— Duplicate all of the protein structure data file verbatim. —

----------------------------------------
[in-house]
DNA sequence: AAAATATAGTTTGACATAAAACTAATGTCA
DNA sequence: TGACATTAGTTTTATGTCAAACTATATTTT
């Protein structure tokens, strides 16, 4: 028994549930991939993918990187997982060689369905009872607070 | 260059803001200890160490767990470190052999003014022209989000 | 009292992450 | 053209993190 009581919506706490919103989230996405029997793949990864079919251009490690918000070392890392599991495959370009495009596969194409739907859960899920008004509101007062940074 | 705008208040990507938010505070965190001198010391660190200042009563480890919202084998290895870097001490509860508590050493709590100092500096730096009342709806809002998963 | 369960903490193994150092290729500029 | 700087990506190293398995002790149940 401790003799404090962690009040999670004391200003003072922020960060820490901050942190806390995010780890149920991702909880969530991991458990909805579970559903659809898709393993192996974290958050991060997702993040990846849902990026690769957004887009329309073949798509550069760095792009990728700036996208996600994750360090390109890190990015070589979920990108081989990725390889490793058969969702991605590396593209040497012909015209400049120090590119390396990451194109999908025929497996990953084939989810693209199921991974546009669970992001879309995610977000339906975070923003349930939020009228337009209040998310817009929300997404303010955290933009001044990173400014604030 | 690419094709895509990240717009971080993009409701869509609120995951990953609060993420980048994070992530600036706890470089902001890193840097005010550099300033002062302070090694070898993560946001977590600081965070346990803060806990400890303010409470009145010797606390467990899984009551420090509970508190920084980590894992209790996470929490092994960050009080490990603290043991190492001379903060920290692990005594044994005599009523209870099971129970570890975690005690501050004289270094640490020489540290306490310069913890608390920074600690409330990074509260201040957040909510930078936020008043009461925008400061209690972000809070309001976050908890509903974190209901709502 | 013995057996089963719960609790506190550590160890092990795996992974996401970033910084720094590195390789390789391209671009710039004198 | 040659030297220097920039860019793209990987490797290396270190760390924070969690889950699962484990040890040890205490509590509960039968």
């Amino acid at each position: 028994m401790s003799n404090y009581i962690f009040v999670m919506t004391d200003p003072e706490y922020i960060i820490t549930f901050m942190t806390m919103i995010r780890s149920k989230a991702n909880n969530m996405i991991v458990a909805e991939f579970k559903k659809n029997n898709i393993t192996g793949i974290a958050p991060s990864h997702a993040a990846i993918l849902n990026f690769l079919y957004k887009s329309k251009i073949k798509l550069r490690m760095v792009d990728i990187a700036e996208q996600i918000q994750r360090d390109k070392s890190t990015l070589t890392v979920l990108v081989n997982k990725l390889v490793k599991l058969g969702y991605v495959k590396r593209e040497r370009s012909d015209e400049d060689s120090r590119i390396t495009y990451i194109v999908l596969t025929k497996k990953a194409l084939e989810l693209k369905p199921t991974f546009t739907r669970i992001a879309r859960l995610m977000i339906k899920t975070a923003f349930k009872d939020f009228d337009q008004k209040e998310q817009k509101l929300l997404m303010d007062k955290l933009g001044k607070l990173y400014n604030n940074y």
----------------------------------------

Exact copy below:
[in-house]
DNA sequence: AAAATATAGTTTGACATAAAACTAATGTCA
DNA sequence: TGACATTAGTTTTATGTCAAACTATATTTT
């Protein structure tokens, strides 16, 4: 028994549930991939993918990187997982060689369905009872607070 | 260059803001200890160490767990470190052999003014022209989000 | 009292992450 | 053209993190 009581919506706490919103989230996405029997793949990864079919251009490690918000070392890392599991495959370009495009596969194409739907859960899920008004509101007062940074 | 705008208040990507938010505070965190001198010391660190200042009563480890919202084998290895870097001490509860508590050493709590100092500096730096009342709806809002998963 | 369960903490193994150092290729500029 | 700087990506190293398995002790149940 401790003799404090962690009040999670004391200003003072922020960060820490901050942190806390995010780890149920991702909880969530991991458990909805579970559903659809898709393993192996974290958050991060997702993040990846849902990026690769957004887009329309073949798509550069760095792009990728700036996208996600994750360090390109890190990015070589979920990108081989990725390889490793058969969702991605590396593209040497012909015209400049120090590119390396990451194109999908025929497996990953084939989810693209199921991974546009669970992001879309995610977000339906975070923003349930939020009228337009209040998310817009929300997404303010955290933009001044990173400014604030 | 690419094709895509990240717009971080993009409701869509609120995951990953609060993420980048994070992530600036706890470089902001890193840097005010550099300033002062302070090694070898993560946001977590600081965070346990803060806990400890303010409470009145010797606390467990899984009551420090509970508190920084980590894992209790996470929490092994960050009080490990603290043991190492001379903060920290692990005594044994005599009523209870099971129970570890975690005690501050004289270094640490020489540290306490310069913890608390920074600690409330990074509260201040957040909510930078936020008043009461925008400061209690972000809070309001976050908890509903974190209901709502 | 013995057996089963719960609790506190550590160890092990795996992974996401970033910084720094590195390789390789391209671009710039004198 | 040659030297220097920039860019793209990987490797290396270190760390924070969690889950699962484990040890040890205490509590509960039968």
């Amino acid at each position: 028994m401790s003799n404090y009581i962690f009040v999670m919506t004391d200003p003072e706490y922020i960060i820490t549930f901050m942190t806390m919103i995010r780890s149920k989230a991702n909880n969530m996405i991991v458990a909805e991939f579970k559903k659809n029997n898709i393993t192996g793949i974290a958050p991060s990864h997702a993040a990846i993918l849902n990026f690769l079919y957004k887009s329309k251009i073949k798509l550069r490690m760095v792009d990728i990187a700036e996208q996600i918000q994750r360090d390109k070392s890190t990015l070589t890392v979920l990108v081989n997982k990725l390889v490793k599991l058969g969702y991605v495959k590396r593209e040497r370009s012909d015209e400049d060689s120090r590119i390396t495009y990451i194109v999908l596969t025929k497996k990953a194409l084939e989810l693209k369905p199921t991974f546009t739907r669970i992001a879309r859960l995610m977000i339906k899920t975070a923003f349930k009872d939020f009228d337009q008004k209040e998310q817009k509101l929300l997404m303010d007062k955290l933009g001044k607070l990173y400014n604030n940074y």